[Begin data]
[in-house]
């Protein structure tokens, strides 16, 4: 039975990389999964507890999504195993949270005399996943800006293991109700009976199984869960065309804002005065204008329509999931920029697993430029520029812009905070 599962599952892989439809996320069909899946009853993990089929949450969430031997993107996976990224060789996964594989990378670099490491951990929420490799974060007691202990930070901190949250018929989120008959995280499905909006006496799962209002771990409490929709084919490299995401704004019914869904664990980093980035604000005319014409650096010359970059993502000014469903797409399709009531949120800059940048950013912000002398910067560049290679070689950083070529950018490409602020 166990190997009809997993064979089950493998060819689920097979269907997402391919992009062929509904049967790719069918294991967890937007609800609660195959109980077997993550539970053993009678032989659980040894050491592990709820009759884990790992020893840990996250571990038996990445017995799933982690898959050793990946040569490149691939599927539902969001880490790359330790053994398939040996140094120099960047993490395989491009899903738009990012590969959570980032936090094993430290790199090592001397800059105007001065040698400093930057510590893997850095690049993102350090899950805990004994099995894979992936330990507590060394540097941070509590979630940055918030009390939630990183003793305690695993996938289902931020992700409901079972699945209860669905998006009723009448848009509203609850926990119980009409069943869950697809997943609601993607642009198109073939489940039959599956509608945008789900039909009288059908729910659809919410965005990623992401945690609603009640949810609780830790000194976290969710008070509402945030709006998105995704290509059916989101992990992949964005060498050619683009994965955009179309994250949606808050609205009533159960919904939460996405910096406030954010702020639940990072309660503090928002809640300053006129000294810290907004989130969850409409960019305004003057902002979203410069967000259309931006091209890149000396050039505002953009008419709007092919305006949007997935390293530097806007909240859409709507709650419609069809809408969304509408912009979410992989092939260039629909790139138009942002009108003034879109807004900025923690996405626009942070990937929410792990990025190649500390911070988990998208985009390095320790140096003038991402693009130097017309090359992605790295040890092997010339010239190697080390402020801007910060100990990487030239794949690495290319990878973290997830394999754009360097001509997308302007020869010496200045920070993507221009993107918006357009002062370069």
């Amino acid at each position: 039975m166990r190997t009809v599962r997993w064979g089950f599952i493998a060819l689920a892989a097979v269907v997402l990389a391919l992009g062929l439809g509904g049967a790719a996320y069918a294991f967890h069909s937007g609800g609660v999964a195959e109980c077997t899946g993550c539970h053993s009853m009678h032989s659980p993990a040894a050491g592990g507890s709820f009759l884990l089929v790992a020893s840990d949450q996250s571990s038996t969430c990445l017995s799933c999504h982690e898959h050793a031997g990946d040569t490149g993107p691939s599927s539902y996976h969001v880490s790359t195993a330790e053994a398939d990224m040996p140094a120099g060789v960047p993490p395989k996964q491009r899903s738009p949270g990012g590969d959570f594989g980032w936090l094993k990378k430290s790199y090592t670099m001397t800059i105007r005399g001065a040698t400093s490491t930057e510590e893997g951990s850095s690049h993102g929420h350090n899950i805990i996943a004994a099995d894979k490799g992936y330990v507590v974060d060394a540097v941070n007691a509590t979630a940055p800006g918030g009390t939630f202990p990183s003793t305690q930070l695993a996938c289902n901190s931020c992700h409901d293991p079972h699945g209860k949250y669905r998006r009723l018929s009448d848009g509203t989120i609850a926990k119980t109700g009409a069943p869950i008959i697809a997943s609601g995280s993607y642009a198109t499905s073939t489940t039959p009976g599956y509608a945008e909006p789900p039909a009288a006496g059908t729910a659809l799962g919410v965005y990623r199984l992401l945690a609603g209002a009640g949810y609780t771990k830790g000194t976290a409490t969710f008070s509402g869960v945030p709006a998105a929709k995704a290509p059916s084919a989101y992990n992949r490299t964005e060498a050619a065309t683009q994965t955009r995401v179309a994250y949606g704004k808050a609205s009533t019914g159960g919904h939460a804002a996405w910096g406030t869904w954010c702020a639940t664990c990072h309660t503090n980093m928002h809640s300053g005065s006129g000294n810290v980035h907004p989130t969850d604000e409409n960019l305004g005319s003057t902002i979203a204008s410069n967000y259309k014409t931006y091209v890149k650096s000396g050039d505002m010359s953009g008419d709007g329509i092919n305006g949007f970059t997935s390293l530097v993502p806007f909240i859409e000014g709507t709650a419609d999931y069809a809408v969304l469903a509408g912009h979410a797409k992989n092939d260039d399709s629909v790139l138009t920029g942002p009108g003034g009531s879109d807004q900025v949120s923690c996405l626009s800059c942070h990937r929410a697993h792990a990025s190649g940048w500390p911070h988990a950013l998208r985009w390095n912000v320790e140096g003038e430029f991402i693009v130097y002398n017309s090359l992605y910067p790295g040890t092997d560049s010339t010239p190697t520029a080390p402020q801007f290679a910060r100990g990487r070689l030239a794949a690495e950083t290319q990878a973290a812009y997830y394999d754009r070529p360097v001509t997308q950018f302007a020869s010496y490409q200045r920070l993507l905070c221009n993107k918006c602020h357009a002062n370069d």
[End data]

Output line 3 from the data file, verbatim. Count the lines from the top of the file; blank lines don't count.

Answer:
């Amino acid at each position: 039975m166990r190997t009809v599962r997993w064979g089950f599952i493998a060819l689920a892989a097979v269907v997402l990389a391919l992009g062929l439809g509904g049967a790719a996320y069918a294991f967890h069909s937007g609800g609660v999964a195959e109980c077997t899946g993550c539970h053993s009853m009678h032989s659980p993990a040894a050491g592990g507890s709820f009759l884990l089929v790992a020893s840990d949450q996250s571990s038996t969430c990445l017995s799933c999504h982690e898959h050793a031997g990946d040569t490149g993107p691939s599927s539902y996976h969001v880490s790359t195993a330790e053994a398939d990224m040996p140094a120099g060789v960047p993490p395989k996964q491009r899903s738009p949270g990012g590969d959570f594989g980032w936090l094993k990378k430290s790199y090592t670099m001397t800059i105007r005399g001065a040698t400093s490491t930057e510590e893997g951990s850095s690049h993102g929420h350090n899950i805990i996943a004994a099995d894979k490799g992936y330990v507590v974060d060394a540097v941070n007691a509590t979630a940055p800006g918030g009390t939630f202990p990183s003793t305690q930070l695993a996938c289902n901190s931020c992700h409901d293991p079972h699945g209860k949250y669905r998006r009723l018929s009448d848009g509203t989120i609850a926990k119980t109700g009409a069943p869950i008959i697809a997943s609601g995280s993607y642009a198109t499905s073939t489940t039959p009976g599956y509608a945008e909006p789900p039909a009288a006496g059908t729910a659809l799962g919410v965005y990623r199984l992401l945690a609603g209002a009640g949810y609780t771990k830790g000194t976290a409490t969710f008070s509402g869960v945030p709006a998105a929709k995704a290509p059916s084919a989101y992990n992949r490299t964005e060498a050619a065309t683009q994965t955009r995401v179309a994250y949606g704004k808050a609205s009533t019914g159960g919904h939460a804002a996405w910096g406030t869904w954010c702020a639940t664990c990072h309660t503090n980093m928002h809640s300053g005065s006129g000294n810290v980035h907004p989130t969850d604000e409409n960019l305004g005319s003057t902002i979203a204008s410069n967000y259309k014409t931006y091209v890149k650096s000396g050039d505002m010359s953009g008419d709007g329509i092919n305006g949007f970059t997935s390293l530097v993502p806007f909240i859409e000014g709507t709650a419609d999931y069809a809408v969304l469903a509408g912009h979410a797409k992989n092939d260039d399709s629909v790139l138009t920029g942002p009108g003034g009531s879109d807004q900025v949120s923690c996405l626009s800059c942070h990937r929410a697993h792990a990025s190649g940048w500390p911070h988990a950013l998208r985009w390095n912000v320790e140096g003038e430029f991402i693009v130097y002398n017309s090359l992605y910067p790295g040890t092997d560049s010339t010239p190697t520029a080390p402020q801007f290679a910060r100990g990487r070689l030239a794949a690495e950083t290319q990878a973290a812009y997830y394999d754009r070529p360097v001509t997308q950018f302007a020869s010496y490409q200045r920070l993507l905070c221009n993107k918006c602020h357009a002062n370069d």